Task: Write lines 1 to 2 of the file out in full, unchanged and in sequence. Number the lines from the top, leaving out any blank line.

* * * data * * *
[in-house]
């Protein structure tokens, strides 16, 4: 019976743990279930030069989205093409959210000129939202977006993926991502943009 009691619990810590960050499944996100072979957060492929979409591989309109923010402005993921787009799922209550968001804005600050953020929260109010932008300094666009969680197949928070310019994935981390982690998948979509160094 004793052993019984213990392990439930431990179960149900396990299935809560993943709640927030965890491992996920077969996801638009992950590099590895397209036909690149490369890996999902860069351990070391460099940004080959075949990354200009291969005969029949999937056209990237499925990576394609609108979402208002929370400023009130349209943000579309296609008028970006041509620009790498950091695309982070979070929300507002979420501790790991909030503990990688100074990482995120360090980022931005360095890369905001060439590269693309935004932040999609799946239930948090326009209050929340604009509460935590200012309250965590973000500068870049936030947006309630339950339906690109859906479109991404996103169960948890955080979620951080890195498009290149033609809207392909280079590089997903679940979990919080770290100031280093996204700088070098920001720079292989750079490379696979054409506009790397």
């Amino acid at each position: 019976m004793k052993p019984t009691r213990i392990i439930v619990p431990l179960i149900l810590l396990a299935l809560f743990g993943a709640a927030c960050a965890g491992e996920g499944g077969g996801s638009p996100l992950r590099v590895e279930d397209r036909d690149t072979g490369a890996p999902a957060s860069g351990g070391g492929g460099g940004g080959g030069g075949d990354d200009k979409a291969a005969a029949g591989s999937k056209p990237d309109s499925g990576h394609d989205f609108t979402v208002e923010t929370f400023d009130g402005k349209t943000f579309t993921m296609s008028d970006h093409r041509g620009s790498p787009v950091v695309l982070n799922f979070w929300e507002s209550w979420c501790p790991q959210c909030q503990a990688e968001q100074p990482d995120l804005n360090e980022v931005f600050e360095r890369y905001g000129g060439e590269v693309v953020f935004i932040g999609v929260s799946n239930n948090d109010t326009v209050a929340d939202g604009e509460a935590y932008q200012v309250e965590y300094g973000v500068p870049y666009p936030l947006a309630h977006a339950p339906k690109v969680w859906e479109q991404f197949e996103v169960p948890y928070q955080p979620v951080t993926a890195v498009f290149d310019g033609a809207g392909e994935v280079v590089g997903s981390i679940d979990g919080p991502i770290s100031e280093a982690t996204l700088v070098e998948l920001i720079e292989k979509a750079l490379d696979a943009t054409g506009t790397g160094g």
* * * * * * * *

[in-house]
């Protein structure tokens, strides 16, 4: 019976743990279930030069989205093409959210000129939202977006993926991502943009 009691619990810590960050499944996100072979957060492929979409591989309109923010402005993921787009799922209550968001804005600050953020929260109010932008300094666009969680197949928070310019994935981390982690998948979509160094 004793052993019984213990392990439930431990179960149900396990299935809560993943709640927030965890491992996920077969996801638009992950590099590895397209036909690149490369890996999902860069351990070391460099940004080959075949990354200009291969005969029949999937056209990237499925990576394609609108979402208002929370400023009130349209943000579309296609008028970006041509620009790498950091695309982070979070929300507002979420501790790991909030503990990688100074990482995120360090980022931005360095890369905001060439590269693309935004932040999609799946239930948090326009209050929340604009509460935590200012309250965590973000500068870049936030947006309630339950339906690109859906479109991404996103169960948890955080979620951080890195498009290149033609809207392909280079590089997903679940979990919080770290100031280093996204700088070098920001720079292989750079490379696979054409506009790397």